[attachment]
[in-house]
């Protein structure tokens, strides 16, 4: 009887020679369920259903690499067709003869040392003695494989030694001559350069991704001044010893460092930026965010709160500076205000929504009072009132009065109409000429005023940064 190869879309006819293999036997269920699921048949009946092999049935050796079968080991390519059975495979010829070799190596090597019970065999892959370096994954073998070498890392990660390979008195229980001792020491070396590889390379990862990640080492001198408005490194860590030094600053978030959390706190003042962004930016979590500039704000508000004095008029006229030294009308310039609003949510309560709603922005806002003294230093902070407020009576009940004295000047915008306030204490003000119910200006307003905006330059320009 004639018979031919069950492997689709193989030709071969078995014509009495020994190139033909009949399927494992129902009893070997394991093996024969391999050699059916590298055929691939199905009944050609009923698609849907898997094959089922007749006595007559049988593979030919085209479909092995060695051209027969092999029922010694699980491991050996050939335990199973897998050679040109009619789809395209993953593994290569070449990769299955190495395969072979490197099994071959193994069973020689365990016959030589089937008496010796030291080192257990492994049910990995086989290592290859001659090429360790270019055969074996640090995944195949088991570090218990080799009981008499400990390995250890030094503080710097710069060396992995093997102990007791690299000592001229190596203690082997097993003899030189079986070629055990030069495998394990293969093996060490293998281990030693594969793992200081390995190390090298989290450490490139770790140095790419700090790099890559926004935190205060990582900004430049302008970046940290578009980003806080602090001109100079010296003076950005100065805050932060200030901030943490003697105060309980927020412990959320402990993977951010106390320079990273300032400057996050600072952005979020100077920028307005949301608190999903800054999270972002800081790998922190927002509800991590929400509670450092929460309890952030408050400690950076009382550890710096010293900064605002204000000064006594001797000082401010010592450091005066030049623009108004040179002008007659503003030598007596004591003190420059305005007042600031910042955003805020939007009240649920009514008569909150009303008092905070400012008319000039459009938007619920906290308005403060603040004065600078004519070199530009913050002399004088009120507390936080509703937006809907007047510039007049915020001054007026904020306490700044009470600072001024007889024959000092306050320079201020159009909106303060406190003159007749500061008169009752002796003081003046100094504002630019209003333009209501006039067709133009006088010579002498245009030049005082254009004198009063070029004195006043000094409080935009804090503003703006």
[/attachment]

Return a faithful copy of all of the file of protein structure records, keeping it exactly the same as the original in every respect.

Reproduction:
[in-house]
């Protein structure tokens, strides 16, 4: 009887020679369920259903690499067709003869040392003695494989030694001559350069991704001044010893460092930026965010709160500076205000929504009072009132009065109409000429005023940064 190869879309006819293999036997269920699921048949009946092999049935050796079968080991390519059975495979010829070799190596090597019970065999892959370096994954073998070498890392990660390979008195229980001792020491070396590889390379990862990640080492001198408005490194860590030094600053978030959390706190003042962004930016979590500039704000508000004095008029006229030294009308310039609003949510309560709603922005806002003294230093902070407020009576009940004295000047915008306030204490003000119910200006307003905006330059320009 004639018979031919069950492997689709193989030709071969078995014509009495020994190139033909009949399927494992129902009893070997394991093996024969391999050699059916590298055929691939199905009944050609009923698609849907898997094959089922007749006595007559049988593979030919085209479909092995060695051209027969092999029922010694699980491991050996050939335990199973897998050679040109009619789809395209993953593994290569070449990769299955190495395969072979490197099994071959193994069973020689365990016959030589089937008496010796030291080192257990492994049910990995086989290592290859001659090429360790270019055969074996640090995944195949088991570090218990080799009981008499400990390995250890030094503080710097710069060396992995093997102990007791690299000592001229190596203690082997097993003899030189079986070629055990030069495998394990293969093996060490293998281990030693594969793992200081390995190390090298989290450490490139770790140095790419700090790099890559926004935190205060990582900004430049302008970046940290578009980003806080602090001109100079010296003076950005100065805050932060200030901030943490003697105060309980927020412990959320402990993977951010106390320079990273300032400057996050600072952005979020100077920028307005949301608190999903800054999270972002800081790998922190927002509800991590929400509670450092929460309890952030408050400690950076009382550890710096010293900064605002204000000064006594001797000082401010010592450091005066030049623009108004040179002008007659503003030598007596004591003190420059305005007042600031910042955003805020939007009240649920009514008569909150009303008092905070400012008319000039459009938007619920906290308005403060603040004065600078004519070199530009913050002399004088009120507390936080509703937006809907007047510039007049915020001054007026904020306490700044009470600072001024007889024959000092306050320079201020159009909106303060406190003159007749500061008169009752002796003081003046100094504002630019209003333009209501006039067709133009006088010579002498245009030049005082254009004198009063070029004195006043000094409080935009804090503003703006």